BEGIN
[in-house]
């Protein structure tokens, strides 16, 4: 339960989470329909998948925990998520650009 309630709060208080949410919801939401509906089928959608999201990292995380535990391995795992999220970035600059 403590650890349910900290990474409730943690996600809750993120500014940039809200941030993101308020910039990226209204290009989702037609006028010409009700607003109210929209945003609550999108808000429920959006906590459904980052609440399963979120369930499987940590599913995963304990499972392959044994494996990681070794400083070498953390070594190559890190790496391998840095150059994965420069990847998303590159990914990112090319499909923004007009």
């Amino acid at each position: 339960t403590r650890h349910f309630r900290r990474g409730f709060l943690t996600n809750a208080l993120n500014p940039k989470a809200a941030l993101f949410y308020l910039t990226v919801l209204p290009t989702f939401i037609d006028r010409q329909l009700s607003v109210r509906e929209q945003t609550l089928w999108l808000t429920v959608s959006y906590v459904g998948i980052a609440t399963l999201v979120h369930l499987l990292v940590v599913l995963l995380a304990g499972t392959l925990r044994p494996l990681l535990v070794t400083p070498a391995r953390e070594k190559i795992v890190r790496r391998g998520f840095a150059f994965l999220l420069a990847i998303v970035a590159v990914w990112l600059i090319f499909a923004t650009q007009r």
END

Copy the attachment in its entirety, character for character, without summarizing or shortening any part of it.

[in-house]
């Protein structure tokens, strides 16, 4: 339960989470329909998948925990998520650009 309630709060208080949410919801939401509906089928959608999201990292995380535990391995795992999220970035600059 403590650890349910900290990474409730943690996600809750993120500014940039809200941030993101308020910039990226209204290009989702037609006028010409009700607003109210929209945003609550999108808000429920959006906590459904980052609440399963979120369930499987940590599913995963304990499972392959044994494996990681070794400083070498953390070594190559890190790496391998840095150059994965420069990847998303590159990914990112090319499909923004007009």
């Amino acid at each position: 339960t403590r650890h349910f309630r900290r990474g409730f709060l943690t996600n809750a208080l993120n500014p940039k989470a809200a941030l993101f949410y308020l910039t990226v919801l209204p290009t989702f939401i037609d006028r010409q329909l009700s607003v109210r509906e929209q945003t609550l089928w999108l808000t429920v959608s959006y906590v459904g998948i980052a609440t399963l999201v979120h369930l499987l990292v940590v599913l995963l995380a304990g499972t392959l925990r044994p494996l990681l535990v070794t400083p070498a391995r953390e070594k190559i795992v890190r790496r391998g998520f840095a150059f994965l999220l420069a990847i998303v970035a590159v990914w990112l600059i090319f499909a923004t650009q007009r």